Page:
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The question is an extension of the Prove that $A$ is similar to $A^n$ based on A's Jordan form.

Let $J$ be Jordan block of any form.
In what circumstances Jordan form of power $J^n$ has the same superdiagonal as $J$?

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    $\begingroup$ One should maybe mention that the result implies the following observation: On a finite dimensional vector space, any linear operator with $1$ as sole eigenvalue is similiar to all its powers. $\endgroup$ – MooS Jul 12 '17 at 13:58
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Let $m$ be the size of the block. Then $J = \lambda + N$ with $N^{m-1}\neq 0$ and $N^m=0$.

For $\lambda = 0$ the answer is clearly negative.

For $\lambda \neq 0$, you can just extend the given proof:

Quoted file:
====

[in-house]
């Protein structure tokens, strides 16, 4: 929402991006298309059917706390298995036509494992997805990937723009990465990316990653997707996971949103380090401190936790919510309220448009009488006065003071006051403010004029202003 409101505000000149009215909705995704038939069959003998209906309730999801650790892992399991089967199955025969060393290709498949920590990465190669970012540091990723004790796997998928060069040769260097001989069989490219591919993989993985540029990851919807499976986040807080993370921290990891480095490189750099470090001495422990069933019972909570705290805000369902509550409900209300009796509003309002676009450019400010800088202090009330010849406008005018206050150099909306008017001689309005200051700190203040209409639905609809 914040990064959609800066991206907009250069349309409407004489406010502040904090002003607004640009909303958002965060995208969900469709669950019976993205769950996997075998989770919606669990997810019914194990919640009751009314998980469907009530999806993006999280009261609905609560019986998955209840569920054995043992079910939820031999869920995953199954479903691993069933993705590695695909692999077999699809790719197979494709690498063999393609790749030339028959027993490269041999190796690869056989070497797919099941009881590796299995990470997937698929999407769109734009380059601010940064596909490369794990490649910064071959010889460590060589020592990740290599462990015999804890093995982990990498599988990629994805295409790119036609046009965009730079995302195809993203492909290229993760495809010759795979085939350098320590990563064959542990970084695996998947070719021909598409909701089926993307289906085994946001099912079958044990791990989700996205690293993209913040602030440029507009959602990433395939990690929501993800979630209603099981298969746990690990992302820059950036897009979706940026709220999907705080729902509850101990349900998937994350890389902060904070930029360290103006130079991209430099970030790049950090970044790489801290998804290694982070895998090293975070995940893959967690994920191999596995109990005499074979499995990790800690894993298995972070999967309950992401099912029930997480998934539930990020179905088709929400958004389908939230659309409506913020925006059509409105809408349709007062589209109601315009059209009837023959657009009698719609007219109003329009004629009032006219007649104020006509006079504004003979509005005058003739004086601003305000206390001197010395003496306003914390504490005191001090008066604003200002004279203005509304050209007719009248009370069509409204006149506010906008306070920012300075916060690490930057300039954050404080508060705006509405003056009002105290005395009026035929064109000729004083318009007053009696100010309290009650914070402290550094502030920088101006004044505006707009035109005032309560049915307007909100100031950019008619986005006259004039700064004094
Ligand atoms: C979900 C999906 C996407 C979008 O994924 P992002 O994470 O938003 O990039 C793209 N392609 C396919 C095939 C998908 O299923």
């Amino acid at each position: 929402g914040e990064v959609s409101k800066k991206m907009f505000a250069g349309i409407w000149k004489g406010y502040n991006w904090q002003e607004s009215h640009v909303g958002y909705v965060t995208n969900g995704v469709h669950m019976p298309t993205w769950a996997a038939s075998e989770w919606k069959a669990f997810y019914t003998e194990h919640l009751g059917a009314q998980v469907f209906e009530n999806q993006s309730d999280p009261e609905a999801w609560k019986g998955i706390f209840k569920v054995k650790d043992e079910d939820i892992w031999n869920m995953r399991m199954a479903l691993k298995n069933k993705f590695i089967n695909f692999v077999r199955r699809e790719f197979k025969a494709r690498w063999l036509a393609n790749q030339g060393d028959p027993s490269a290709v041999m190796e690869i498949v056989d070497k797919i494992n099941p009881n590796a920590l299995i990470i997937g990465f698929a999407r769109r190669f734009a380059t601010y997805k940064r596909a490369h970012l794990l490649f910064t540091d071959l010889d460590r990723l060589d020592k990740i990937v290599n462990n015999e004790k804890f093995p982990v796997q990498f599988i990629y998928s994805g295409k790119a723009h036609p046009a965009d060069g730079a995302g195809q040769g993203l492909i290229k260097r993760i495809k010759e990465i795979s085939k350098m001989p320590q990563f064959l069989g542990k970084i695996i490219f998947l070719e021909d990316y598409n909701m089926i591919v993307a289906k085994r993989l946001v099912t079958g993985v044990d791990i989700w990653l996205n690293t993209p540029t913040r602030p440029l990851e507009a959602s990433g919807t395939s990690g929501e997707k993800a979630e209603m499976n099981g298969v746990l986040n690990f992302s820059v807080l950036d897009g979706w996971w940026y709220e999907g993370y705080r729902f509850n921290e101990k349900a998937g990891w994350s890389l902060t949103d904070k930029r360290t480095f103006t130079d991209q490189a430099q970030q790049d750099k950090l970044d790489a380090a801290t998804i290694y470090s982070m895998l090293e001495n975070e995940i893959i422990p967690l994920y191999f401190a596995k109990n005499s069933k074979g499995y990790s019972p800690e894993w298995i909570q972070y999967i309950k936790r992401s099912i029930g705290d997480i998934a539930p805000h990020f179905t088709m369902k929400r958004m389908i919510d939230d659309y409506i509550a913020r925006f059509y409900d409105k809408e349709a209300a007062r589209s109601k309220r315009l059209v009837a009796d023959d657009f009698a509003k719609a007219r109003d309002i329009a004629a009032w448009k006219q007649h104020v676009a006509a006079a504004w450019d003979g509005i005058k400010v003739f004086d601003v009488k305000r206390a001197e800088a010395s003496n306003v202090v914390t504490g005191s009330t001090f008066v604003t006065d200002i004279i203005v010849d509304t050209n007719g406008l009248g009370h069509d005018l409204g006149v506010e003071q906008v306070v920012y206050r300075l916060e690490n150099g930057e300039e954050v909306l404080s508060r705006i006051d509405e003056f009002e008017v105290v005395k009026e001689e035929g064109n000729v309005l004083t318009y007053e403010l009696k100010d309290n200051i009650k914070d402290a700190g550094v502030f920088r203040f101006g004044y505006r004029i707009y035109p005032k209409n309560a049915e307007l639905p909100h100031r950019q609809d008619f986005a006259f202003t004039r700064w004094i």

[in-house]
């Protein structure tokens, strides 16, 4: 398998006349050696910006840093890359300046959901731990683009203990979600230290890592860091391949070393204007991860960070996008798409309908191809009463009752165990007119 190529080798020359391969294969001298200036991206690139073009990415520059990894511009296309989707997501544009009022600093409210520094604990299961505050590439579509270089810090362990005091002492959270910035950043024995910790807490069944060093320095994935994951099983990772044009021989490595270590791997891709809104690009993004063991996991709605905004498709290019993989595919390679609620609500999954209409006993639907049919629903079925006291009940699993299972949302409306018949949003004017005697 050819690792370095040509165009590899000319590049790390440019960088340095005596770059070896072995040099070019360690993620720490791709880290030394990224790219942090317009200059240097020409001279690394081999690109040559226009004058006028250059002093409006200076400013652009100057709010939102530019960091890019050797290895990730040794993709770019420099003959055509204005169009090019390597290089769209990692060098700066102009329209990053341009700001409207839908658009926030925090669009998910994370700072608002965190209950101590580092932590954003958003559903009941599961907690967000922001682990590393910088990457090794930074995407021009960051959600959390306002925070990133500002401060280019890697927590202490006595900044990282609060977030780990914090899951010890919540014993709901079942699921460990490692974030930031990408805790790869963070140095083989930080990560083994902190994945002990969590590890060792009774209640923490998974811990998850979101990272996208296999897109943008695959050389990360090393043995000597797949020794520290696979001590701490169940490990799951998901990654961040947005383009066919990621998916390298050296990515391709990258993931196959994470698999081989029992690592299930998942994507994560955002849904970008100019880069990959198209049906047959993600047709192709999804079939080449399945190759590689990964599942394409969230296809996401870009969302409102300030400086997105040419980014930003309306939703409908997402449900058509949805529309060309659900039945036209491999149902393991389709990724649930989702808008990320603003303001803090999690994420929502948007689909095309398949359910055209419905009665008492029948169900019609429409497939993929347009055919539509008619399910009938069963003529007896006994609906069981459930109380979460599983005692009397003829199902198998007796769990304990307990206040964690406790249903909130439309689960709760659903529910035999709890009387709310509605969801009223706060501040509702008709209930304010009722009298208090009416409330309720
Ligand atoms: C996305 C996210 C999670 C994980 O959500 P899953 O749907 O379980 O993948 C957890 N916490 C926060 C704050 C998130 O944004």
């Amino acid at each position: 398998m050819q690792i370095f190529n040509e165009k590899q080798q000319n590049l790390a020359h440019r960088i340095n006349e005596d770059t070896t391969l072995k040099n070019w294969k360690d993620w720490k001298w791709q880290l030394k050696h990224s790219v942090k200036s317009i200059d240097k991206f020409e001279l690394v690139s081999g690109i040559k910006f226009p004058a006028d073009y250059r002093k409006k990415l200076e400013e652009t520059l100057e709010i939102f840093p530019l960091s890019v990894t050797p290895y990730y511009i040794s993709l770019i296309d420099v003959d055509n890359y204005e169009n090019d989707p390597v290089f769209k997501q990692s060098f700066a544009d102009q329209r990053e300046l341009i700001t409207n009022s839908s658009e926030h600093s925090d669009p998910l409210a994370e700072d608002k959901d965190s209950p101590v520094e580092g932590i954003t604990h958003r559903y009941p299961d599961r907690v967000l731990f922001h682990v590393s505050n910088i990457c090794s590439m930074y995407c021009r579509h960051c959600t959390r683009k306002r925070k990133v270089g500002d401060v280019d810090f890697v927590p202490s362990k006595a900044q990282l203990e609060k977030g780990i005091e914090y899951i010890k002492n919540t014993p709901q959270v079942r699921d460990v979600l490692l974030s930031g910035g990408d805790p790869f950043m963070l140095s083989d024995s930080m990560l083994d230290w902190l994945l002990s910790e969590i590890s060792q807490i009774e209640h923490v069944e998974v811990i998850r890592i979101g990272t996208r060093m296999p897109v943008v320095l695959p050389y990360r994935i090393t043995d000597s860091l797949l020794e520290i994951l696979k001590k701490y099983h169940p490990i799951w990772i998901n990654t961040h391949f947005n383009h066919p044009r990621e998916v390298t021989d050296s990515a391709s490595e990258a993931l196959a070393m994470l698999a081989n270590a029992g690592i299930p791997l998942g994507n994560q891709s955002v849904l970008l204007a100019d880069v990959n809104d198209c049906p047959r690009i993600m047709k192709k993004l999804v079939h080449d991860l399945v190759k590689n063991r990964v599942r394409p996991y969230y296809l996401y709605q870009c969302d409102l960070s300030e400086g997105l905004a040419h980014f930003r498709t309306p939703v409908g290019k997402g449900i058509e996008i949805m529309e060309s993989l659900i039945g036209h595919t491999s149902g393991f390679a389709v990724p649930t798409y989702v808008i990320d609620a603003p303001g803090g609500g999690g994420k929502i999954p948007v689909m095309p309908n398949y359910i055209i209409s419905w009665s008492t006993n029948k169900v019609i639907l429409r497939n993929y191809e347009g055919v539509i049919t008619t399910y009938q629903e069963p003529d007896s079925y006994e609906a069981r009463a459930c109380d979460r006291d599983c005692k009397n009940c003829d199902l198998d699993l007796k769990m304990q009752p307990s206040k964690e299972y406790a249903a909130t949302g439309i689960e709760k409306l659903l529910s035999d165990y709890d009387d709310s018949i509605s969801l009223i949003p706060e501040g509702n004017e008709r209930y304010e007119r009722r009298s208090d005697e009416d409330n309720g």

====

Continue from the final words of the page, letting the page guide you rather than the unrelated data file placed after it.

$$J^n = \lambda^n + n\lambda^{n-1}N + \dotsb + \binom{n}{m-1}N^{m-1},$$ hence $(J^n-\lambda^n)^{m-1} = (n\lambda^{n-1}N)^{m-1} \neq 0$, i.e. the Jordan form of $J^n$ is given by one Jordan block of size $m$, i.e. the superdiagonal is the same as for $J$, namely $N$.

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  • $\begingroup$ Thank you, Moos. only identity matrix is lost beside $\lambda^n$, namely $\lambda^nI$, $\endgroup$ – Widawensen Jul 12 '17 at 14:00
  • $\begingroup$ It is pretty common to write $A+\lambda$ instead of $A+\lambda I$, because you simply take the polynomial $X+\lambda$ and plug in $A$. In dimension one, would you write $a+\lambda \cdot 1$ instead of $a+\lambda$? $\endgroup$ – MooS Jul 12 '17 at 14:02
  • $\begingroup$ ok. I didn' know that.. however it looks a little strange.. $\endgroup$ – Widawensen Jul 12 '17 at 14:03

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